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Он уже даже хотел начать изучать физику, которую в шутку называл физикой-мизикой...

I'm having trouble identifying how the subordinate clause links to the main clause, specifically, how the antecedent works. is it

  1. ... physics, which is called 'something'

or

  1. calling physics 'something'

To illustrate my confusion, in English you can say:

  1. The book which i am reading.

the sentence can be broken into "The book" and "I am reading the book."

  1. The book which is interesting

which one does the который in the example work like?

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    He even wanted to start learning physics, which he called (referred to as) 'physics-mizicks' for a joke.
    – Alex_ander
    Jun 1 '18 at 12:42
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    In Russian past tense verbs are distinct by genders. So "называл" (in contrast with "называла" or "называло") is past indefinite tense male gender verb. So there is an implied by omitted male pronoun "(он) называл" - "(he) called" - which is the "invisible" subject of the subordinate clause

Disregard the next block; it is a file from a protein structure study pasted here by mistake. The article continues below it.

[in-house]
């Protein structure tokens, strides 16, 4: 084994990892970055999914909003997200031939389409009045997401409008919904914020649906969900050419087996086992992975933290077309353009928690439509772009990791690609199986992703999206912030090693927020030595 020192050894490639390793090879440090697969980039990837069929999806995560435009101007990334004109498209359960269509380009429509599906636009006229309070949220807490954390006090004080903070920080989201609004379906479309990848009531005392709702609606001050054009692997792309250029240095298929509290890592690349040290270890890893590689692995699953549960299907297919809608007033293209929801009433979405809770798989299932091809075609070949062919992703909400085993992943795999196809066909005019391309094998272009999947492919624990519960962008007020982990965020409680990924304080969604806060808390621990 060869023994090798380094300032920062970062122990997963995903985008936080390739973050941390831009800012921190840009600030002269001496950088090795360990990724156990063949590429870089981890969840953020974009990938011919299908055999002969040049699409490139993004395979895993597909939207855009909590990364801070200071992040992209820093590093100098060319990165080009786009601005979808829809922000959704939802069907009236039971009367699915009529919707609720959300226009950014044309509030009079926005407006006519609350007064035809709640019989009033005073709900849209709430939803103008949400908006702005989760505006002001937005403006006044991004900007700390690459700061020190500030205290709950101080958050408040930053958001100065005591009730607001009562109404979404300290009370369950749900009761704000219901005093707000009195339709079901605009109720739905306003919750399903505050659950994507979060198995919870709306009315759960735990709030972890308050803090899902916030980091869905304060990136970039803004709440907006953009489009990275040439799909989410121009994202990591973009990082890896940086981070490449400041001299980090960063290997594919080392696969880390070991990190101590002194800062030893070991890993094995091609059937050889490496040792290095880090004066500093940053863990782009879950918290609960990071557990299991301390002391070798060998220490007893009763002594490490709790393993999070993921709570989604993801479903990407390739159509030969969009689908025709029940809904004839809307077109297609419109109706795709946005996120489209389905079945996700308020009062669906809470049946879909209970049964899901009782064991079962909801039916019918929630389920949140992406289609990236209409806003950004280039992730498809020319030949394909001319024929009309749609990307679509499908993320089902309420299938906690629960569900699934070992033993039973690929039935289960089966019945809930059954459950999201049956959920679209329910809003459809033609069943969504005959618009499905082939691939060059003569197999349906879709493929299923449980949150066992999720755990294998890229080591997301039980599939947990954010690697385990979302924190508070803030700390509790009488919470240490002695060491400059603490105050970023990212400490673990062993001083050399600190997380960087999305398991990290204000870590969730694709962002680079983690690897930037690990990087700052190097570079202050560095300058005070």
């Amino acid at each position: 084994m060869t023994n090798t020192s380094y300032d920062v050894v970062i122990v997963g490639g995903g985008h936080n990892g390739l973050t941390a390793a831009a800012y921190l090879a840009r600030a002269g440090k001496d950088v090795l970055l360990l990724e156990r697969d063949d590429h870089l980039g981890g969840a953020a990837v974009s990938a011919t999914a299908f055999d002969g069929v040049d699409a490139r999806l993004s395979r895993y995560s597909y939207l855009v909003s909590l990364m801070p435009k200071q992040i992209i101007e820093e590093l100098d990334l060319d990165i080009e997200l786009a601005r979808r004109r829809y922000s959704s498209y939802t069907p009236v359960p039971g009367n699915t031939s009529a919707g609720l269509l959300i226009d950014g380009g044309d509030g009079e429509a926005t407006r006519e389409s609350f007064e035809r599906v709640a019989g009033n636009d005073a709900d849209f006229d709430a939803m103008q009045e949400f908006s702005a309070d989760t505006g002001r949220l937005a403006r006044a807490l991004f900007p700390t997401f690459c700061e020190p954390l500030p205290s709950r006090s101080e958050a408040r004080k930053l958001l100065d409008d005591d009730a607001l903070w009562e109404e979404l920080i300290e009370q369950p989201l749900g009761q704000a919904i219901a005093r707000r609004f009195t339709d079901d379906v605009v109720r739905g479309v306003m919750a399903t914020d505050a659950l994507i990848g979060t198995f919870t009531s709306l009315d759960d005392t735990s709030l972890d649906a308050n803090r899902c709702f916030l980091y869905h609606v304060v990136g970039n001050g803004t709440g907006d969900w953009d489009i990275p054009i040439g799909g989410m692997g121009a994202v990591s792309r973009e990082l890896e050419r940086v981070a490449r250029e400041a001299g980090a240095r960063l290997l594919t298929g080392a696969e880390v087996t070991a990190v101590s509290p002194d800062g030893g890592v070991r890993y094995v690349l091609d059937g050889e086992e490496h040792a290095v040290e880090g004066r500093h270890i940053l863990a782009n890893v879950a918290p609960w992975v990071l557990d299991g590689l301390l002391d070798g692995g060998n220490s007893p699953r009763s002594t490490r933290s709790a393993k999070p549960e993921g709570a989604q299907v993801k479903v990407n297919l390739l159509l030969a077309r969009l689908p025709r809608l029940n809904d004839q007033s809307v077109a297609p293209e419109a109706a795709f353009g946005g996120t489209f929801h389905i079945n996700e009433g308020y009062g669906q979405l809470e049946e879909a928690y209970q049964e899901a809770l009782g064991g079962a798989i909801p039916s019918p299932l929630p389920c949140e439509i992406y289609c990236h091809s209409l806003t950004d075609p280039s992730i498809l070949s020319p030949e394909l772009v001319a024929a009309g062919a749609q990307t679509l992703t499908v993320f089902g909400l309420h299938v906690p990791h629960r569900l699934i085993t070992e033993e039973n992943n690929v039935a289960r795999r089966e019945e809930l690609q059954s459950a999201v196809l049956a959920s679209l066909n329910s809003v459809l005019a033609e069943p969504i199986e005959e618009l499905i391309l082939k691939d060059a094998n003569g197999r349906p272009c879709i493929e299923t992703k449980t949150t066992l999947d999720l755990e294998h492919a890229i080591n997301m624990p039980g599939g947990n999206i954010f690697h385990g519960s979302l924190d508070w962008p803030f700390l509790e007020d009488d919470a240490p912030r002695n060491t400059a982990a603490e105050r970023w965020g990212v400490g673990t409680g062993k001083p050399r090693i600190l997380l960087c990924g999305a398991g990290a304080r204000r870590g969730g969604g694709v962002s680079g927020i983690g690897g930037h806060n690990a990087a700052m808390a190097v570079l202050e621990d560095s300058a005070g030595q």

– Arioch
    Jun 1 '18 at 14:08
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The option 2 calling physics 'something' is correct

A synonymous sentence would look like

Он уже даже хотел начать изучать физику, в шутку называя её физикой-мизикой -
He even was about to start learning physics facetiously calling it physics-shmysics

But the literally accurate translation of the original was provided by Alex_ander in the comment

The female pronoun in Accusative которУю refers to female noun in Accusative физикУ.

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Он уже даже хотел начать изучать физику, которую в шутку называл физикой-мизикой...= которую (он) называл (which he called ).=он называл физику...= he called physics something

1 physics, which is called 'something'=физику, которая называлась(passive) or

2 calling physics 'something'= называя физику чем-то(participle-gerund)

Considering all the examples you can choose the equivalent.

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